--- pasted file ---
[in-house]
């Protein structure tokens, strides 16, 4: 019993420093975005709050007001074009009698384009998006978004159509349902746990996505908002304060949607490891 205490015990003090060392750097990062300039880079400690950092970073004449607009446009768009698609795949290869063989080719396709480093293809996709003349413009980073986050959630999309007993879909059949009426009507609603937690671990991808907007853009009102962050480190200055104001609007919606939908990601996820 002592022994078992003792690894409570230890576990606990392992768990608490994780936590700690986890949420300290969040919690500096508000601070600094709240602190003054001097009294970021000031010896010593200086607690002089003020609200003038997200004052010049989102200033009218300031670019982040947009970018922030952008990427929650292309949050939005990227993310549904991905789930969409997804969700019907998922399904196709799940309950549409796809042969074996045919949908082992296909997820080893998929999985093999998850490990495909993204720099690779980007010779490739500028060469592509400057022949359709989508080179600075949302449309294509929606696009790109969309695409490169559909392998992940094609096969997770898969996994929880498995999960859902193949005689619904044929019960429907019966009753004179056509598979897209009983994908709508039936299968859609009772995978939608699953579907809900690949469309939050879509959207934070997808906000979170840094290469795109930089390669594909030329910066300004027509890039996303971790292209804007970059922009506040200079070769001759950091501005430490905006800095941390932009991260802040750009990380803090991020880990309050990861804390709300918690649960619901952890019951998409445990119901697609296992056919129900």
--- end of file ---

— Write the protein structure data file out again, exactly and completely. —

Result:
[in-house]
């Protein structure tokens, strides 16, 4: 019993420093975005709050007001074009009698384009998006978004159509349902746990996505908002304060949607490891 205490015990003090060392750097990062300039880079400690950092970073004449607009446009768009698609795949290869063989080719396709480093293809996709003349413009980073986050959630999309007993879909059949009426009507609603937690671990991808907007853009009102962050480190200055104001609007919606939908990601996820 002592022994078992003792690894409570230890576990606990392992768990608490994780936590700690986890949420300290969040919690500096508000601070600094709240602190003054001097009294970021000031010896010593200086607690002089003020609200003038997200004052010049989102200033009218300031670019982040947009970018922030952008990427929650292309949050939005990227993310549904991905789930969409997804969700019907998922399904196709799940309950549409796809042969074996045919949908082992296909997820080893998929999985093999998850490990495909993204720099690779980007010779490739500028060469592509400057022949359709989508080179600075949302449309294509929606696009790109969309695409490169559909392998992940094609096969997770898969996994929880498995999960859902193949005689619904044929019960429907019966009753004179056509598979897209009983994908709508039936299968859609009772995978939608699953579907809900690949469309939050879509959207934070997808906000979170840094290469795109930089390669594909030329910066300004027509890039996303971790292209804007970059922009506040200079070769001759950091501005430490905006800095941390932009991260802040750009990380803090991020880990309050990861804390709300918690649960619901952890019951998409445990119901697609296992056919129900």